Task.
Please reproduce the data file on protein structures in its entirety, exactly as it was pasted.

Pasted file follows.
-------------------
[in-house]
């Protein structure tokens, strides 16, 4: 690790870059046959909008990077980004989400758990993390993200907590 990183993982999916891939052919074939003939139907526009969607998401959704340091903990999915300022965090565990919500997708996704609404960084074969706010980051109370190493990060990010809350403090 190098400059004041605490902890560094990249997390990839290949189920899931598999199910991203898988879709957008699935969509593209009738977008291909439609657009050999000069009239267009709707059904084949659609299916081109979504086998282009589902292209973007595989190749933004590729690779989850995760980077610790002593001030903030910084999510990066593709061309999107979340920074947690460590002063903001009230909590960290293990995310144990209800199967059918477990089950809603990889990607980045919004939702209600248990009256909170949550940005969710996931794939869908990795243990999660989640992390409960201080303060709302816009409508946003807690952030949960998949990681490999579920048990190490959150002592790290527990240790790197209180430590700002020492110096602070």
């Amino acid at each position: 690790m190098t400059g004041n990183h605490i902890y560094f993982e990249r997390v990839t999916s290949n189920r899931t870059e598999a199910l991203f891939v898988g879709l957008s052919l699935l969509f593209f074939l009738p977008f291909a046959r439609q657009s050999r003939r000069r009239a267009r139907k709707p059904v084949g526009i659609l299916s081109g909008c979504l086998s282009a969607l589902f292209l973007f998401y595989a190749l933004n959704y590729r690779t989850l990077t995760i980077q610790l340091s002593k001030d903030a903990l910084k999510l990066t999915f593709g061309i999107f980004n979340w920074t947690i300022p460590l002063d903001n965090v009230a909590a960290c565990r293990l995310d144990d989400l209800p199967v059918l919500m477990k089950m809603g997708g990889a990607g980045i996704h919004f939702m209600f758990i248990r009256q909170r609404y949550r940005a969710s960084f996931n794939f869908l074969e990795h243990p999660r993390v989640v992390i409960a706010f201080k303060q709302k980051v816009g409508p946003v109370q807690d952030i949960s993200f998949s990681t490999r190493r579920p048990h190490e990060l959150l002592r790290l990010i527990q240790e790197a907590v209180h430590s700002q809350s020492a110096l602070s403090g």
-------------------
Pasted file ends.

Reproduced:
[in-house]
């Protein structure tokens, strides 16, 4: 690790870059046959909008990077980004989400758990993390993200907590 990183993982999916891939052919074939003939139907526009969607998401959704340091903990999915300022965090565990919500997708996704609404960084074969706010980051109370190493990060990010809350403090 190098400059004041605490902890560094990249997390990839290949189920899931598999199910991203898988879709957008699935969509593209009738977008291909439609657009050999000069009239267009709707059904084949659609299916081109979504086998282009589902292209973007595989190749933004590729690779989850995760980077610790002593001030903030910084999510990066593709061309999107979340920074947690460590002063903001009230909590960290293990995310144990209800199967059918477990089950809603990889990607980045919004939702209600248990009256909170949550940005969710996931794939869908990795243990999660989640992390409960201080303060709302816009409508946003807690952030949960998949990681490999579920048990190490959150002592790290527990240790790197209180430590700002020492110096602070």
């Amino acid at each position: 690790m190098t400059g004041n990183h605490i902890y560094f993982e990249r997390v990839t999916s290949n189920r899931t870059e598999a199910l991203f891939v898988g879709l957008s052919l699935l969509f593209f074939l009738p977008f291909a046959r439609q657009s050999r003939r000069r009239a267009r139907k709707p059904v084949g526009i659609l299916s081109g909008c979504l086998s282009a969607l589902f292209l973007f998401y595989a190749l933004n959704y590729r690779t989850l990077t995760i980077q610790l340091s002593k001030d903030a903990l910084k999510l990066t999915f593709g061309i999107f980004n979340w920074t947690i300022p460590l002063d903001n965090v009230a909590a960290c565990r293990l995310d144990d989400l209800p199967v059918l919500m477990k089950m809603g997708g990889a990607g980045i996704h919004f939702m209600f758990i248990r009256q909170r609404y949550r940005a969710s960084f996931n794939f869908l074969e990795h243990p999660r993390v989640v992390i409960a706010f201080k303060q709302k980051v816009g409508p946003v109370q807690d952030i949960s993200f998949s990681t490999r190493r579920p048990h190490e990060l959150l002592r790290l990010i527990q240790e790197a907590v209180h430590s700002q809350s020492a110096l602070s403090g």